Quantum Computingvia Entanglement in Geometric Algebra Approach

Abstract

The superiority of hypothetical quantum computers is not due to faster calculations but due to different scheme of calculations running on special hardware. At the same time, one should realize that quantum computers would only provide dramatic speedups for a few specific problems, for example, factoring integers and breaking cryptographic codes in the conventional quantum computing approach. The core of quantum computing follows the way a state of a quantum system is defined when basic things interact with each other. In the conventional approach, it is implemented through the tensor product of qubits. In the suggested geometric algebra formalism simultaneous availability of all the results for non-measured observables is based on the definition of states as points on a three-dimensional sphere, which is very different from the usual Hilbert space scheme.

Share and Cite:

Soiguine, A. (2024) Quantum Computingvia Entanglement in Geometric Algebra Approach. Journal of Applied Mathematics and Physics, 12, 445-457. doi: 10.4236/jamp.2024.122029.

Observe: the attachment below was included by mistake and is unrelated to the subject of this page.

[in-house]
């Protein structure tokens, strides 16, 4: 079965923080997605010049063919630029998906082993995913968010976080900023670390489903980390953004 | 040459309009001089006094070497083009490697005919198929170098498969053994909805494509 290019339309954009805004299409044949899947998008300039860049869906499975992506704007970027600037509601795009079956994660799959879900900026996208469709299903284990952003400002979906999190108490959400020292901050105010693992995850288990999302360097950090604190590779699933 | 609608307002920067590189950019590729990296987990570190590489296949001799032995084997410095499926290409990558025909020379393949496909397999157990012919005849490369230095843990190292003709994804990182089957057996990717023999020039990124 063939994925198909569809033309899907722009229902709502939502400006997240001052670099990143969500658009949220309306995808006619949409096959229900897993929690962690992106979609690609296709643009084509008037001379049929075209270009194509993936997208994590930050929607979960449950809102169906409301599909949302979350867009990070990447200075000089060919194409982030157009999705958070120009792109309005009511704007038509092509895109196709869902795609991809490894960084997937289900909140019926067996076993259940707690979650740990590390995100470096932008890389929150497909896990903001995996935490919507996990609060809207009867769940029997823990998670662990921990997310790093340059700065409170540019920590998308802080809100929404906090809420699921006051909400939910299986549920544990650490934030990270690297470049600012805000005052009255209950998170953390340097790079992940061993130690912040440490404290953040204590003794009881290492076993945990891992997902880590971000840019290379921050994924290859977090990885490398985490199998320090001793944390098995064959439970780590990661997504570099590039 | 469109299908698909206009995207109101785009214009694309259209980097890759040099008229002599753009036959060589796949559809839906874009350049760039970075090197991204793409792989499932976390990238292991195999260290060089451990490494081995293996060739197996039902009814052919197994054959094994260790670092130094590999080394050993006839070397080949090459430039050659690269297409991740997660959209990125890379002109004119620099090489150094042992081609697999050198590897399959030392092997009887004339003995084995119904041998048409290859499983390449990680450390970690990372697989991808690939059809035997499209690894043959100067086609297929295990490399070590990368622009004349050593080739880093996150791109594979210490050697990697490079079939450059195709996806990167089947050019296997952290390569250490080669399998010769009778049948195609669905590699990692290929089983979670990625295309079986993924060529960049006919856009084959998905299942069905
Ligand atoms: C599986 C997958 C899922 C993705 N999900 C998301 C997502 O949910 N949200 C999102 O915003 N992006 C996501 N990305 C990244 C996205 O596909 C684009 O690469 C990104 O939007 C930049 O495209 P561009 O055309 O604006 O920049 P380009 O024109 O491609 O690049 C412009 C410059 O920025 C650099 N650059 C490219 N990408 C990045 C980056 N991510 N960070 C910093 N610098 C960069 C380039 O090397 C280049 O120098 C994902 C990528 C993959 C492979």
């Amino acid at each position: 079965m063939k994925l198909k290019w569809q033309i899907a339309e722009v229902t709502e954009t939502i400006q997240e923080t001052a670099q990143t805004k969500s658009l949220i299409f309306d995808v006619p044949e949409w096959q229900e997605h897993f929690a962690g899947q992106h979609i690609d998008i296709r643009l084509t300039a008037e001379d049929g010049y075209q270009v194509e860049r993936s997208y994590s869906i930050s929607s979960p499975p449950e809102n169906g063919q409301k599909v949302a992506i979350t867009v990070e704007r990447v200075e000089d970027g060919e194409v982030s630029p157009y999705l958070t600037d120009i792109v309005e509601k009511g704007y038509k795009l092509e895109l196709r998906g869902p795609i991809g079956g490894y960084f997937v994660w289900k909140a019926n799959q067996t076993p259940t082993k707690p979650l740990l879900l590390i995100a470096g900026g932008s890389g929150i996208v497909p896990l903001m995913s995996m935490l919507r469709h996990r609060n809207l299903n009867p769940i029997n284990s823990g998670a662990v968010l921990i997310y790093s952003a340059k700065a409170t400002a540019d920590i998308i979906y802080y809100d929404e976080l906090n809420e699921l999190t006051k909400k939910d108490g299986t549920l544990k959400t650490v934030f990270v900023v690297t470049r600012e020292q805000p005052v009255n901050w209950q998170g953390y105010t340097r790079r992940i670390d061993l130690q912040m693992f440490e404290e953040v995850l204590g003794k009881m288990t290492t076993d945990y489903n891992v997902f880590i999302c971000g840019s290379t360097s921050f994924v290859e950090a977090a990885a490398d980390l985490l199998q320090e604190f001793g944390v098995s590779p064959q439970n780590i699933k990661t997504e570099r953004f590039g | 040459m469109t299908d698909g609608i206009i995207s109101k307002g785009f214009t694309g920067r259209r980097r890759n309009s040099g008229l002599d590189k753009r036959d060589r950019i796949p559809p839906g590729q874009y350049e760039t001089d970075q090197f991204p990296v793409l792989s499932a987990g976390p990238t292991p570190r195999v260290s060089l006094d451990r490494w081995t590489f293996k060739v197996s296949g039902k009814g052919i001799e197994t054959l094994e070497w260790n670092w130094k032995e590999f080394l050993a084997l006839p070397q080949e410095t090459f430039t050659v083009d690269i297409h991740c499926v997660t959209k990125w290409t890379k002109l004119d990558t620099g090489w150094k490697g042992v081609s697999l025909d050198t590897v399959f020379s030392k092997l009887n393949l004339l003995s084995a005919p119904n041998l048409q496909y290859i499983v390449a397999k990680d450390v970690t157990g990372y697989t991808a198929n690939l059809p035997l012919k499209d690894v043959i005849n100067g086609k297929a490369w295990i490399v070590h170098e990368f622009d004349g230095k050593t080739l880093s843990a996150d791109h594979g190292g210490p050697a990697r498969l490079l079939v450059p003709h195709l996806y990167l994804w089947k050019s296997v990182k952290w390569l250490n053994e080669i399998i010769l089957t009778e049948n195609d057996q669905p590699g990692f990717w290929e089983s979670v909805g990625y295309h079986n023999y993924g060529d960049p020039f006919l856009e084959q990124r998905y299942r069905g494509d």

1. Introduction. What Is Entanglement in Conventional Approach and in the Geometric Algebra Approach

In conventional quantum mechanics entanglement means that multiple objects share a single quantum state [1] [2] . Entanglement is the amount by which multiple objects share a quantum state. They remain indeterminate until they are disentangled by a measurement.

The simplest quantum mechanical state, qubit, reads:

${C}^{2}\ni \left(\begin{array}{c}{z}_{1}\\ {z}_{2}\end{array}\right)={z}_{1}\left(\begin{array}{c}1\\ 0\end{array}\right)+{z}_{2}\left(\begin{array}{c}0\\ 1\end{array}\right)={z}_{1}|0〉+{z}_{2}|1〉$

${z}_{1}={x}_{1}+i{y}_{1}$ , ${z}_{2}={x}_{2}+i{y}_{2}$ , ${‖{x}_{1}+i{y}_{1}‖}^{2}+{‖{x}_{2}+i{y}_{2}‖}^{2}=1$

It has just two observable “things” after measurement, say “up” for $|0〉$ and “down” for $|1〉$ , with probabilities ${z}_{1}^{2}$ and ${z}_{2}^{2}$ . The qubit dimension two is the number of different observable things available after making a measurement on the particle.